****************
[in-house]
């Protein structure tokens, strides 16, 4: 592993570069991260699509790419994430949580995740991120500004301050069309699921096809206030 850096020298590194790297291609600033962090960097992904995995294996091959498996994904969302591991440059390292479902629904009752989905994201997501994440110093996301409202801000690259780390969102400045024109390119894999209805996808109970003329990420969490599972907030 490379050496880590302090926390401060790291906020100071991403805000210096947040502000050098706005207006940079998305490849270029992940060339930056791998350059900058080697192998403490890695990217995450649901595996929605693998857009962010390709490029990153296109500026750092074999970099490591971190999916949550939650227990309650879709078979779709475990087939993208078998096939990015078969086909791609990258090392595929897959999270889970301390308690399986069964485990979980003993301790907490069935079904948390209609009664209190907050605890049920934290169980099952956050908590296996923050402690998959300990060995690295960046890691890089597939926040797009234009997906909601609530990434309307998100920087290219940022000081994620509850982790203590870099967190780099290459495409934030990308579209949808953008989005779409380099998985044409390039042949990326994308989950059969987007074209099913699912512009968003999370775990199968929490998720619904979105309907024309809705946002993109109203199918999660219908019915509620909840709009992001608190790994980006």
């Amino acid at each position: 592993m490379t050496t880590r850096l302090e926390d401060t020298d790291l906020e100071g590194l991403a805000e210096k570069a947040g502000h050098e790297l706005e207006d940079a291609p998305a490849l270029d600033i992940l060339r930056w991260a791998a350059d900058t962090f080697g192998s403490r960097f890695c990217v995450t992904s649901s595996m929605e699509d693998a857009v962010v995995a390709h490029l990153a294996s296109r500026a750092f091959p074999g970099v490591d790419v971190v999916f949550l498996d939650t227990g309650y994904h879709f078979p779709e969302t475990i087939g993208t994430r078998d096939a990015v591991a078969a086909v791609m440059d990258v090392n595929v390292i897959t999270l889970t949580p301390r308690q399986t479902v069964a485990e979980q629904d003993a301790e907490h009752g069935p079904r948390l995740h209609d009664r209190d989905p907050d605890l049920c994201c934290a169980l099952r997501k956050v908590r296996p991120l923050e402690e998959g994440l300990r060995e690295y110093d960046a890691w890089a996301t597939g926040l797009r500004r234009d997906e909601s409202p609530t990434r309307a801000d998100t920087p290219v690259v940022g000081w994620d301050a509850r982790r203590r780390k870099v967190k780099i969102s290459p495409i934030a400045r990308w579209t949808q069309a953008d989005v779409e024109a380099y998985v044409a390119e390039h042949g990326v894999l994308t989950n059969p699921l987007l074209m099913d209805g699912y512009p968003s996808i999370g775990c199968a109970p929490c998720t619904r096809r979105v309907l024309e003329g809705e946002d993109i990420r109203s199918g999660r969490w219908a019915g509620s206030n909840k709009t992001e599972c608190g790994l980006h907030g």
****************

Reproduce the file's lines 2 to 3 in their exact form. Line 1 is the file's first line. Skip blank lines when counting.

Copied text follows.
């Protein structure tokens, strides 16, 4: 592993570069991260699509790419994430949580995740991120500004301050069309699921096809206030 850096020298590194790297291609600033962090960097992904995995294996091959498996994904969302591991440059390292479902629904009752989905994201997501994440110093996301409202801000690259780390969102400045024109390119894999209805996808109970003329990420969490599972907030 490379050496880590302090926390401060790291906020100071991403805000210096947040502000050098706005207006940079998305490849270029992940060339930056791998350059900058080697192998403490890695990217995450649901595996929605693998857009962010390709490029990153296109500026750092074999970099490591971190999916949550939650227990309650879709078979779709475990087939993208078998096939990015078969086909791609990258090392595929897959999270889970301390308690399986069964485990979980003993301790907490069935079904948390209609009664209190907050605890049920934290169980099952956050908590296996923050402690998959300990060995690295960046890691890089597939926040797009234009997906909601609530990434309307998100920087290219940022000081994620509850982790203590870099967190780099290459495409934030990308579209949808953008989005779409380099998985044409390039042949990326994308989950059969987007074209099913699912512009968003999370775990199968929490998720619904979105309907024309809705946002993109109203199918999660219908019915509620909840709009992001608190790994980006």
């Amino acid at each position: 592993m490379t050496t880590r850096l302090e926390d401060t020298d790291l906020e100071g590194l991403a805000e210096k570069a947040g502000h050098e790297l706005e207006d940079a291609p998305a490849l270029d600033i992940l060339r930056w991260a791998a350059d900058t962090f080697g192998s403490r960097f890695c990217v995450t992904s649901s595996m929605e699509d693998a857009v962010v995995a390709h490029l990153a294996s296109r500026a750092f091959p074999g970099v490591d790419v971190v999916f949550l498996d939650t227990g309650y994904h879709f078979p779709e969302t475990i087939g993208t994430r078998d096939a990015v591991a078969a086909v791609m440059d990258v090392n595929v390292i897959t999270l889970t949580p301390r308690q399986t479902v069964a485990e979980q629904d003993a301790e907490h009752g069935p079904r948390l995740h209609d009664r209190d989905p907050d605890l049920c994201c934290a169980l099952r997501k956050v908590r296996p991120l923050e402690e998959g994440l300990r060995e690295y110093d960046a890691w890089a996301t597939g926040l797009r500004r234009d997906e909601s409202p609530t990434r309307a801000d998100t920087p290219v690259v940022g000081w994620d301050a509850r982790r203590r780390k870099v967190k780099i969102s290459p495409i934030a400045r990308w579209t949808q069309a953008d989005v779409e024109a380099y998985v044409a390119e390039h042949g990326v894999l994308t989950n059969p699921l987007l074209m099913d209805g699912y512009p968003s996808i999370g775990c199968a109970p929490c998720t619904r096809r979105v309907l024309e003329g809705e946002d993109i990420r109203s199918g999660r969490w219908a019915g509620s206030n909840k709009t992001e599972c608190g790994l980006h907030g």